Only two days into the job, the new head of the European Central Bank faces intensifying pressure to act quickly in the face of deteriorating market and economic conditions.
Mario Draghi, the MIT-trained former head of the Bank of Italy, is almost certain to set a darker tone in his first monthly policy meeting on Thursday, regardless of what he decides to do with interest rates for the 17-country euro zone.
Amid worsening financial and fiscal troubles, the bank has also been under increasing pressure to take a more activist role in resolving the European debt crisis that threatens to tear apart the euro zone and remove the ECB’s reason for existence.
Now, the decision by Greek President George Papandreou to hold a referendum on the latest rescue package for his embattled country has rocked capital markets and increased the risk that Greece will be pushed into a messy default on its debt.
It makes for a dangerous political and economic backdrop that may force Mr. Draghi to cut interest rates immediately. But the consensus among analystsis that the ECB will leave rates unchanged for now and continue to steer clear of a bigger role in the bailout . That will set the stage for what is expected to be his first interest rate cut at the bank’s next policy meeting in December.
The latest economic data point to a sharper than expected downturn, just three months after the ECB hiked rates last July. Manufacturing fell in October across the euro zone, including in Germany, the region’s main growth engine. Germany’s jobless rate climbed slightly to 7 per cent, its first increase in two years.
Mr. Draghi’s predecessor, Jean-Claude Trichet, left rates unchanged in September. But he set the stage for lower rates at his final meeting, when the bank softened language typically associated with future rate hikes. While still expecting moderate growth, Mr. Trichet acknowledged that this was subject “to particularly high uncertainty and intensified downside risks.”
Mr. Trichet “basically cleared the decks” for his successor, said Gustavo Bagattini, a European economist with Royal Bank of Canada in London. He expects to Mr. Draghi to indicate the ECB may have to do more, “especially given that the macro backdrop has been deteriorating.”
By contrast, when the ECB boosted rates by a quarter of a percentage point to 1.5 per cent as recently as July – its second increase in three months – Mr. Trichet had emphasized the bank’s continuing concerns about inflation and signalled that more increases were in the offing.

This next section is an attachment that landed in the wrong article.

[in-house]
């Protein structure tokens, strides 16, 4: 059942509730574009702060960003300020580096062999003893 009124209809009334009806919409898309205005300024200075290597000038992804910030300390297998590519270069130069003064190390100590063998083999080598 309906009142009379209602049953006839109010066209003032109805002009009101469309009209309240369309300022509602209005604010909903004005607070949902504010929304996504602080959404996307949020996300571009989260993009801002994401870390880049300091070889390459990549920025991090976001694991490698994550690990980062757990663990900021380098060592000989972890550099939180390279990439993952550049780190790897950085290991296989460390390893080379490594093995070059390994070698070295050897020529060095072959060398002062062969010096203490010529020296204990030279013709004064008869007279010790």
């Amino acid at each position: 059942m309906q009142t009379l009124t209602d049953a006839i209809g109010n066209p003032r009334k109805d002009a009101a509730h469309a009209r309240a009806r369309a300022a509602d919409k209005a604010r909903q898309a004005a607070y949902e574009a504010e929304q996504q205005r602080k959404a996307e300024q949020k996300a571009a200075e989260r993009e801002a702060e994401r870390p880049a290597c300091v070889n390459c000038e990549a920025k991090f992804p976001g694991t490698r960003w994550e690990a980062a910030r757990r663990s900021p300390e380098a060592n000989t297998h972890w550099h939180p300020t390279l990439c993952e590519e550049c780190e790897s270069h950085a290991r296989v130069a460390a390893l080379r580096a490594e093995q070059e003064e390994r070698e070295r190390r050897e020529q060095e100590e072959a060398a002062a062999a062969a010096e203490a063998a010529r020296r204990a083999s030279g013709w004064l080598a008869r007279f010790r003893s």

Mr. Draghi will likely paint a darker picture.He can also provide ample evidence to the inflation hawks on the ECB’s governing council that worries about rising prices have been overdone in the current environment.
“Inflation is not an issue because there’s no inflation,” said Carl Weinberg, chief economist with High Frequency Economics in Valhalla, N.Y. “The things central banks can hope to control, like core prices, are not rising in Europe.”
Earlier in the debt crisis, Mr. Trichet set a more activist role for the central bank, which began buying bonds of Italy, Spain and other troubled countries in the secondary market to stabilize yields. The move prompted the resignations of two top policy makers at the bank, both German.
“It is essential that all parties come together behind the continued active role of the ECB in the secondary government bond market,” said Charles Dallara, managing director of the Institute of International Finance, which represents global banks.
“We would also emphasize that lower ECB policy rates at this point would enhance market stability, as well as help bolster faltering regional economic growth.”
Mr. Draghi is expected to reaffirm the ECB’s commitment to purchasing government debt, but has no intention of further expanding the ECB’s market intervention, despite widening spreads amid growing worries of default, analysts say.
“He doesn’t want to expand that role [as a buyer of bonds]to make much bigger purchases,” said Jennifer McKeown, senior European economist with Capital Economics in London. Nor does Mr. Draghi want the bank to be intervening indefinitely.
“In the end, it might change, if it comes down to either the collapse of the euro or ECB intervention,” Ms. McKeown said.